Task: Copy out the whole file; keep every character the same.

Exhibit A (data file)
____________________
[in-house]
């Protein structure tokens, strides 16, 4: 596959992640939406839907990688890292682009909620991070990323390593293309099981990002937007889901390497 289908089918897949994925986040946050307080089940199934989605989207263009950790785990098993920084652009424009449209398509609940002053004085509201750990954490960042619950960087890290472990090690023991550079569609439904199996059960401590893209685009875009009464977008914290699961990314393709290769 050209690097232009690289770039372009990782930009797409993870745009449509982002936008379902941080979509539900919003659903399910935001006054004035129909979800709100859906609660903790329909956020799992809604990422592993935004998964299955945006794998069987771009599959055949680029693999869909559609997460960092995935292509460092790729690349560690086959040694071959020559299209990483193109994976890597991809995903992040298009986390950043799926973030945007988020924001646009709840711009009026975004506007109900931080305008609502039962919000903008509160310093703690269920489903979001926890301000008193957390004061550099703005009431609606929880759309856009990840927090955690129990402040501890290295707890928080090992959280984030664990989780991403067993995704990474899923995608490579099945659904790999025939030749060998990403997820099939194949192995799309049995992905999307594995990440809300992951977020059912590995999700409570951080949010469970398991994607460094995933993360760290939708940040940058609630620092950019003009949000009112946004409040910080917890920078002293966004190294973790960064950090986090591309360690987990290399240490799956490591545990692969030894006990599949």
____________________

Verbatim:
[in-house]
């Protein structure tokens, strides 16, 4: 596959992640939406839907990688890292682009909620991070990323390593293309099981990002937007889901390497 289908089918897949994925986040946050307080089940199934989605989207263009950790785990098993920084652009424009449209398509609940002053004085509201750990954490960042619950960087890290472990090690023991550079569609439904199996059960401590893209685009875009009464977008914290699961990314393709290769 050209690097232009690289770039372009990782930009797409993870745009449509982002936008379902941080979509539900919003659903399910935001006054004035129909979800709100859906609660903790329909956020799992809604990422592993935004998964299955945006794998069987771009599959055949680029693999869909559609997460960092995935292509460092790729690349560690086959040694071959020559299209990483193109994976890597991809995903992040298009986390950043799926973030945007988020924001646009709840711009009026975004506007109900931080305008609502039962919000903008509160310093703690269920489903979001926890301000008193957390004061550099703005009431609606929880759309856009990840927090955690129990402040501890290295707890928080090992959280984030664990989780991403067993995704990474899923995608490579099945659904790999025939030749060998990403997820099939194949192995799309049995992905999307594995990440809300992951977020059912590995999700409570951080949010469970398991994607460094995933993360760290939708940040940058609630620092950019003009949000009112946004409040910080917890920078002293966004190294973790960064950090986090591309360690987990290399240490799956490591545990692969030894006990599949």